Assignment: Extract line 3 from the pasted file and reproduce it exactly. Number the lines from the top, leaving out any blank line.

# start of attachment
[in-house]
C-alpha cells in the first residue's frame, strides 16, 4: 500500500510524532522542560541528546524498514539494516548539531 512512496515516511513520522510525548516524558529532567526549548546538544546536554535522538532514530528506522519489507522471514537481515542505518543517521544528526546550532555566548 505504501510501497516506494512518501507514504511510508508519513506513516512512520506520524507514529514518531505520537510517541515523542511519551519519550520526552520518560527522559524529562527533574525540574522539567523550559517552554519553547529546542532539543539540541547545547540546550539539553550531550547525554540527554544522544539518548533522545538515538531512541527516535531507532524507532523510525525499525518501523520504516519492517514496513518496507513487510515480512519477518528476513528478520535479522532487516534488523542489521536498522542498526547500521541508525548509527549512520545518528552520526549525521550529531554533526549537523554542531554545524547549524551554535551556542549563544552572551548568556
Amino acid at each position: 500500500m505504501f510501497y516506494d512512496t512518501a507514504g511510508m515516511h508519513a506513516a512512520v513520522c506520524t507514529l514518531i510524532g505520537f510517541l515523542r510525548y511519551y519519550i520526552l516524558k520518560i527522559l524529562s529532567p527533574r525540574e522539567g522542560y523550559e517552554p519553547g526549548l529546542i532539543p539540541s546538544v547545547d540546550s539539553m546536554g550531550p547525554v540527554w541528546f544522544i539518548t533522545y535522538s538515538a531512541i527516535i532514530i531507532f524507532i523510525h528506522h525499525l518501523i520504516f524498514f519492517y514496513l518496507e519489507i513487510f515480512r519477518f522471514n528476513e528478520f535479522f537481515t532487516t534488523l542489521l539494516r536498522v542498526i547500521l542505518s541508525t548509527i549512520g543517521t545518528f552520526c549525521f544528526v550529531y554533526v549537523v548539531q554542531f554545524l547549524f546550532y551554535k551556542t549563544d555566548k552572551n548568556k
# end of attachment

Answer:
Amino acid at each position: 500500500m505504501f510501497y516506494d512512496t512518501a507514504g511510508m515516511h508519513a506513516a512512520v513520522c506520524t507514529l514518531i510524532g505520537f510517541l515523542r510525548y511519551y519519550i520526552l516524558k520518560i527522559l524529562s529532567p527533574r525540574e522539567g522542560y523550559e517552554p519553547g526549548l529546542i532539543p539540541s546538544v547545547d540546550s539539553m546536554g550531550p547525554v540527554w541528546f544522544i539518548t533522545y535522538s538515538a531512541i527516535i532514530i531507532f524507532i523510525h528506522h525499525l518501523i520504516f524498514f519492517y514496513l518496507e519489507i513487510f515480512r519477518f522471514n528476513e528478520f535479522f537481515t532487516t534488523l542489521l539494516r536498522v542498526i547500521l542505518s541508525t548509527i549512520g543517521t545518528f552520526c549525521f544528526v550529531y554533526v549537523v548539531q554542531f554545524l547549524f546550532y551554535k551556542t549563544d555566548k552572551n548568556k